The Connecticut Campaign

          In Connecticut Rev. Tom Carr and the Interfaith Ecojustice Network initiated their activities with an enthusiastic gathering of over 200 clergy and concerned laity at the Hartford Theological Seminary on November 7, 2013. Many regional religious leaders participated. Together they produced “The Hartford Declaration,” which calls for action on climate change by all of Connecticut’s religious organizatons.

          The authors of this statement declare that a time comes in every generation when citizens must respond to the urgent moral issues that face society. For us, they declare, “That pivotal moment has arrived. We can no longer ignore the plain facts of climate change.”

          “Earth is increasingly under threat from climate change and global warming,” they declare. This is “endangering human beings and other life-forms in all regions of the globe. As a result, recent storms, floods, droughts, wildfires and heat waves have begun to have serious impact on our lives. Continuing increases of these extreme events threatens to destroy the underlying basis of human civilization as we know it.” ...

     They conclude their statement. “Given the urgency of the current situation, we solemnly pledge to: foster a reflective and prayerful response to... global climate change; live sustainably; encourage people of faith to ... use safe, clean, renewable energy; witness for action on climate change... in the public sphere; and advocate for local, state, national and international policies” and... “enable a swift transition from dependence on fossil fuels to safe, clean, renewable energy.”

     Next, they plan to take this Hartford Declaration to every house of worship in the state.      

The Maryland-DC Campaign

     A similar process is beginning in the State of Maryland. Dr. Lise Van Susteren, MD, founder of the Interfaith Moral Action on Climate network (IMAC), has already mobilized a collection of religious and climate change activists to initiate a statewide campaign. The first goal is to awaken Maryland people of faith to the need for lifestyle change and the adoption of clean energy in order to address climate change.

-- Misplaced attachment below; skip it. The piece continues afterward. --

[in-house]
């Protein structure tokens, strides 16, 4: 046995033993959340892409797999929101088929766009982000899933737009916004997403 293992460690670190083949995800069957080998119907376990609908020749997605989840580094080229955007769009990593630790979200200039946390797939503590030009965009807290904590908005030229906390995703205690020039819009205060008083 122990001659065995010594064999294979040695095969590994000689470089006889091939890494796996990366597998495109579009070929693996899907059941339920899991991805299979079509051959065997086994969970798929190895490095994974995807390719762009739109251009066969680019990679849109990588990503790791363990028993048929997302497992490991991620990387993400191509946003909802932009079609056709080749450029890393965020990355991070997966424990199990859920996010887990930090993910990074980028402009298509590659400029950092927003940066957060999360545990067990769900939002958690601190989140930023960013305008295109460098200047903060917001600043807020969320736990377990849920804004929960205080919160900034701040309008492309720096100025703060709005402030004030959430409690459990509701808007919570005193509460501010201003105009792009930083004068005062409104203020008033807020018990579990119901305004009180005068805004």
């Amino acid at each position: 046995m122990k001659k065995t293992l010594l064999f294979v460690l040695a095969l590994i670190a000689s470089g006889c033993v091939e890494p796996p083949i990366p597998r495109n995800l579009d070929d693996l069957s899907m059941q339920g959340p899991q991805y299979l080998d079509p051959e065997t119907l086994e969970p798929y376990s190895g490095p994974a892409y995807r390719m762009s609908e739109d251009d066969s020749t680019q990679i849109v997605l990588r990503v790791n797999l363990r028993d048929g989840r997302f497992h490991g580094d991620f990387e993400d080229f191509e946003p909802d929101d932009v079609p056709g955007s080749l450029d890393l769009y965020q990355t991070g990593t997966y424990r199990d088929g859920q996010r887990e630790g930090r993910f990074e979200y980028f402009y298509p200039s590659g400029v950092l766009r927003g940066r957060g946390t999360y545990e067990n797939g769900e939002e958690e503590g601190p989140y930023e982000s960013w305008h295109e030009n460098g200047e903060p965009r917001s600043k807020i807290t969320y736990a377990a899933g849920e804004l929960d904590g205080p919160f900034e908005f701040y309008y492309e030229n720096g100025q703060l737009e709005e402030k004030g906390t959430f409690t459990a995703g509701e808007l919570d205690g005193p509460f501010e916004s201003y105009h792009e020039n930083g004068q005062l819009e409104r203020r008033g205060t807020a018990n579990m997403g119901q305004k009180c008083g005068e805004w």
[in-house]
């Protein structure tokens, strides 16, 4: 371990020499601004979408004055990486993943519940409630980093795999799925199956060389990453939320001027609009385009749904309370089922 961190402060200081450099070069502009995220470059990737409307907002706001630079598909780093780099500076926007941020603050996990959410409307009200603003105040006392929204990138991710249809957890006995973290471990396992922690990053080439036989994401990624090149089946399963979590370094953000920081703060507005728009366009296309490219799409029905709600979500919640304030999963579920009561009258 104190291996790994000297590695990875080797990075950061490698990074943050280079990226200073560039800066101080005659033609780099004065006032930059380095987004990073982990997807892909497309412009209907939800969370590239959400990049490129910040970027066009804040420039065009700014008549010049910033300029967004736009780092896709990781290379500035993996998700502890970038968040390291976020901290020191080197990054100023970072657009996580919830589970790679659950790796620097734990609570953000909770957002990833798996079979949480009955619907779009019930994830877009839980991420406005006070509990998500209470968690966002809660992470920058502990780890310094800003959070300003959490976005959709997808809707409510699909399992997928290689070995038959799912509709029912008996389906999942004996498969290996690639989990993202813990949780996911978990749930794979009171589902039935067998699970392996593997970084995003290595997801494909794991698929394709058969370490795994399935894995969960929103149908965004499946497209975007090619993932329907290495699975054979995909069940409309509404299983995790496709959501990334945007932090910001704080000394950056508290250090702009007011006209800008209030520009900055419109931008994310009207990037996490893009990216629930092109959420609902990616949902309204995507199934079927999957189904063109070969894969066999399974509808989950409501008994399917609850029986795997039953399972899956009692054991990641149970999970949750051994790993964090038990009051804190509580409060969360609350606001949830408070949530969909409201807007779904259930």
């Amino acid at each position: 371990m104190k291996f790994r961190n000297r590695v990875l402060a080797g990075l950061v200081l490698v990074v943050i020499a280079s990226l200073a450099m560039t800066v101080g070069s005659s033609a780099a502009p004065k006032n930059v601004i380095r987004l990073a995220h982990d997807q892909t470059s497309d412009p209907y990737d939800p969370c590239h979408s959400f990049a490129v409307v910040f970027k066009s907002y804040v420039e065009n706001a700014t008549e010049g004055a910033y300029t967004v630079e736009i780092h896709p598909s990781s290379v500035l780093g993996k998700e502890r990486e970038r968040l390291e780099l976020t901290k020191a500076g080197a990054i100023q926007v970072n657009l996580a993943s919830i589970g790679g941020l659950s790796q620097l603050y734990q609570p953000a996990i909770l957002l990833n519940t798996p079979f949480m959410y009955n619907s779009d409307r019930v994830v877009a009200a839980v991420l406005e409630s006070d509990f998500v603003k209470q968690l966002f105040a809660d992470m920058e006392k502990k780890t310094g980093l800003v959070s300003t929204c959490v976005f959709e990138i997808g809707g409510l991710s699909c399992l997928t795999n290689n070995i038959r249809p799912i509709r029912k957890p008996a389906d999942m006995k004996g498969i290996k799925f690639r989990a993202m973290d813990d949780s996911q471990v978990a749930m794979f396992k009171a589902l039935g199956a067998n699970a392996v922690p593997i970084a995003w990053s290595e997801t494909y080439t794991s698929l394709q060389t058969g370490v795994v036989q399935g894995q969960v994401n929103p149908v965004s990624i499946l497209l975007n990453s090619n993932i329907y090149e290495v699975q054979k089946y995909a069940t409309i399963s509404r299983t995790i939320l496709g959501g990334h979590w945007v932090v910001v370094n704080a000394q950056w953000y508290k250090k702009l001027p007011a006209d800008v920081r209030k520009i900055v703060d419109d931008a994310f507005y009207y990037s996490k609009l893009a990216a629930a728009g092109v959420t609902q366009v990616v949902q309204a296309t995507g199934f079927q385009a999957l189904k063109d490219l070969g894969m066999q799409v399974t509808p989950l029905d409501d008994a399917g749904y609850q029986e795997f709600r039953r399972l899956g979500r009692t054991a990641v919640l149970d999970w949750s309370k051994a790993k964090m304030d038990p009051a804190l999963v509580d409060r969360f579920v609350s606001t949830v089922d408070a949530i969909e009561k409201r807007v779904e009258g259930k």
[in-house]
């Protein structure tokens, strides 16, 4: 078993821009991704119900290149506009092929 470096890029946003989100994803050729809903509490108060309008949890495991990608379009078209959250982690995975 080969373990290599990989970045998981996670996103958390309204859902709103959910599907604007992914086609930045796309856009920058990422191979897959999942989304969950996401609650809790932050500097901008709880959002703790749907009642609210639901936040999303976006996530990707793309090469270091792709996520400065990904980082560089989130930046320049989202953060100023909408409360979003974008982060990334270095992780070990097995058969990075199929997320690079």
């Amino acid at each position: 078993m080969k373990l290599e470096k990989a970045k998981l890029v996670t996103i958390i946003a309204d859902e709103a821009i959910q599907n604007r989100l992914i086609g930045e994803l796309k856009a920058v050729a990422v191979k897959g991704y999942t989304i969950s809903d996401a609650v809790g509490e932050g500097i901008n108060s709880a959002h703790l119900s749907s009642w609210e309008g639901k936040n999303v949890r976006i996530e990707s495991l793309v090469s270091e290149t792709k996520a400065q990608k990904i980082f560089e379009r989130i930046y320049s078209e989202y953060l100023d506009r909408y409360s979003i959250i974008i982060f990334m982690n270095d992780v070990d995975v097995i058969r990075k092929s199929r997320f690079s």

On Saturday, December 7th, 2013 a dozen leaders gathered in the offices of the Chesapeake Climate Network in Takoma Park to develop a plan that will promote clean energy. Mike Tidwell, director of the Chesapeake Climate Action group and an active member of the Presbyterian Church USA, hosted and chaired the meeting. Representatives from a variety of religious and climate action groups attended. These included Interfaith Power and Light for the DC area; the Coalition on the Environment and Jewish Life; the environmental committee for Saint Sophia Greek Orthodox Church; the Religious Society of Friends (Quakers); the Unitarian Universalist Association; the United Methodist Church; and The Sierra Club.

This emerging coalition set goals of reaching all of the Houses of Worship in Maryland, Washington, DC and Northern Maryland; bringing them into awareness of the seriousness of the climate problem; and teaching the need to embrace practical solutions, the most obvious of which involves the use of clean renewable energy.

The New Jersey Campaign

Rabbi Larry Troster, one of America’s top Jewish theologians, is teaming up with the Rev. Fletcher Harper of the Green Faith organization in New Brunswick to begin their program. They already have a statewide network and will use that foundation to hold their first meeting next week.

For the future other states will develop their own Religious Campaigns for Clean Energy. Dialogue is now taking place to identify those next states.